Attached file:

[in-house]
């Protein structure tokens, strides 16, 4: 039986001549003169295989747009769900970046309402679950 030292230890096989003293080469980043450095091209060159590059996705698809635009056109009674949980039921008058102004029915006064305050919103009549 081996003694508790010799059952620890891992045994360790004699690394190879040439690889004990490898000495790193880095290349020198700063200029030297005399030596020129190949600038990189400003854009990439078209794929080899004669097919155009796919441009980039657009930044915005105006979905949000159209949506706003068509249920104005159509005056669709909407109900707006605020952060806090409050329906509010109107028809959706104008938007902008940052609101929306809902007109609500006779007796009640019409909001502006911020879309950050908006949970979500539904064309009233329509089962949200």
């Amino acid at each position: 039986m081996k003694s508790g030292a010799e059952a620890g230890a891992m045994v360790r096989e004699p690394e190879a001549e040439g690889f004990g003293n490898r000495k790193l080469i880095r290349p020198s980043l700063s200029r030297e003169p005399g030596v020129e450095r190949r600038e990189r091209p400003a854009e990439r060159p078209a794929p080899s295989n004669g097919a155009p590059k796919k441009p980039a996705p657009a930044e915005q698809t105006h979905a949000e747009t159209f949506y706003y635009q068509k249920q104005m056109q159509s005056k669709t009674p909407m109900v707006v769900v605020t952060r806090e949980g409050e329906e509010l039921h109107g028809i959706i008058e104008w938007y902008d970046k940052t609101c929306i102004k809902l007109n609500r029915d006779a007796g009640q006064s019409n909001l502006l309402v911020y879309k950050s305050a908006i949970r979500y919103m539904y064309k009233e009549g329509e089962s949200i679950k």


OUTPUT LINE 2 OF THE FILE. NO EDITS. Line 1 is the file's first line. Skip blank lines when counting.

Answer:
């Protein structure tokens, strides 16, 4: 039986001549003169295989747009769900970046309402679950 030292230890096989003293080469980043450095091209060159590059996705698809635009056109009674949980039921008058102004029915006064305050919103009549 081996003694508790010799059952620890891992045994360790004699690394190879040439690889004990490898000495790193880095290349020198700063200029030297005399030596020129190949600038990189400003854009990439078209794929080899004669097919155009796919441009980039657009930044915005105006979905949000159209949506706003068509249920104005159509005056669709909407109900707006605020952060806090409050329906509010109107028809959706104008938007902008940052609101929306809902007109609500006779007796009640019409909001502006911020879309950050908006949970979500539904064309009233329509089962949200």